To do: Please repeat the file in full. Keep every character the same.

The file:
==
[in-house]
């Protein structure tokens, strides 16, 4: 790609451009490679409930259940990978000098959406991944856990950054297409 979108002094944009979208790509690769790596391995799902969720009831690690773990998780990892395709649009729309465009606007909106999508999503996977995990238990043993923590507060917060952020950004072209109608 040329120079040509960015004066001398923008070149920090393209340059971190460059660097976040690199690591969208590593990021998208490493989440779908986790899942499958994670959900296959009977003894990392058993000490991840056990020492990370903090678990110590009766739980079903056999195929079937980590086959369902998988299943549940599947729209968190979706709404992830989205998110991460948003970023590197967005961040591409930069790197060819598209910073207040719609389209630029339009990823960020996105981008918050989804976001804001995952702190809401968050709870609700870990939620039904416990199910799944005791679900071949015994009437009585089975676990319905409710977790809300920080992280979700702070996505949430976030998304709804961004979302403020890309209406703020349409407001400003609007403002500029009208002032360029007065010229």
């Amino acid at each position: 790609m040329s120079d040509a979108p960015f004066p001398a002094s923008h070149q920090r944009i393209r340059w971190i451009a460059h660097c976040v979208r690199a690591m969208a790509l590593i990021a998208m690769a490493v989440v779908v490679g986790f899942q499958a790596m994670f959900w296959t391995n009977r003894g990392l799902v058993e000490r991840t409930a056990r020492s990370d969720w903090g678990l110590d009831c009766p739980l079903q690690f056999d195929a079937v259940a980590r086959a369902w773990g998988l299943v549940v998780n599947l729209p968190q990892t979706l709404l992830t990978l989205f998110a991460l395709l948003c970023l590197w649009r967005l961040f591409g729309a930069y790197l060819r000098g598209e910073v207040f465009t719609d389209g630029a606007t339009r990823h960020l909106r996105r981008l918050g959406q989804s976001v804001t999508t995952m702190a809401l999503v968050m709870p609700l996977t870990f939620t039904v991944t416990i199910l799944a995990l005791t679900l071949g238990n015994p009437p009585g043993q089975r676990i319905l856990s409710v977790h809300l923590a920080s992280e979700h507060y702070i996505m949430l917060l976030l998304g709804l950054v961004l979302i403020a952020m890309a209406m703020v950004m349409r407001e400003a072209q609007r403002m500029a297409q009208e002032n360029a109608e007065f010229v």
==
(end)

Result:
[in-house]
């Protein structure tokens, strides 16, 4: 790609451009490679409930259940990978000098959406991944856990950054297409 979108002094944009979208790509690769790596391995799902969720009831690690773990998780990892395709649009729309465009606007909106999508999503996977995990238990043993923590507060917060952020950004072209109608 040329120079040509960015004066001398923008070149920090393209340059971190460059660097976040690199690591969208590593990021998208490493989440779908986790899942499958994670959900296959009977003894990392058993000490991840056990020492990370903090678990110590009766739980079903056999195929079937980590086959369902998988299943549940599947729209968190979706709404992830989205998110991460948003970023590197967005961040591409930069790197060819598209910073207040719609389209630029339009990823960020996105981008918050989804976001804001995952702190809401968050709870609700870990939620039904416990199910799944005791679900071949015994009437009585089975676990319905409710977790809300920080992280979700702070996505949430976030998304709804961004979302403020890309209406703020349409407001400003609007403002500029009208002032360029007065010229």
């Amino acid at each position: 790609m040329s120079d040509a979108p960015f004066p001398a002094s923008h070149q920090r944009i393209r340059w971190i451009a460059h660097c976040v979208r690199a690591m969208a790509l590593i990021a998208m690769a490493v989440v779908v490679g986790f899942q499958a790596m994670f959900w296959t391995n009977r003894g990392l799902v058993e000490r991840t409930a056990r020492s990370d969720w903090g678990l110590d009831c009766p739980l079903q690690f056999d195929a079937v259940a980590r086959a369902w773990g998988l299943v549940v998780n599947l729209p968190q990892t979706l709404l992830t990978l989205f998110a991460l395709l948003c970023l590197w649009r967005l961040f591409g729309a930069y790197l060819r000098g598209e910073v207040f465009t719609d389209g630029a606007t339009r990823h960020l909106r996105r981008l918050g959406q989804s976001v804001t999508t995952m702190a809401l999503v968050m709870p609700l996977t870990f939620t039904v991944t416990i199910l799944a995990l005791t679900l071949g238990n015994p009437p009585g043993q089975r676990i319905l856990s409710v977790h809300l923590a920080s992280e979700h507060y702070i996505m949430l917060l976030l998304g709804l950054v961004l979302i403020a952020m890309a209406m703020v950004m349409r407001e400003a072209q609007r403002m500029a297409q009208e002032n360029a109608e007065f010229v």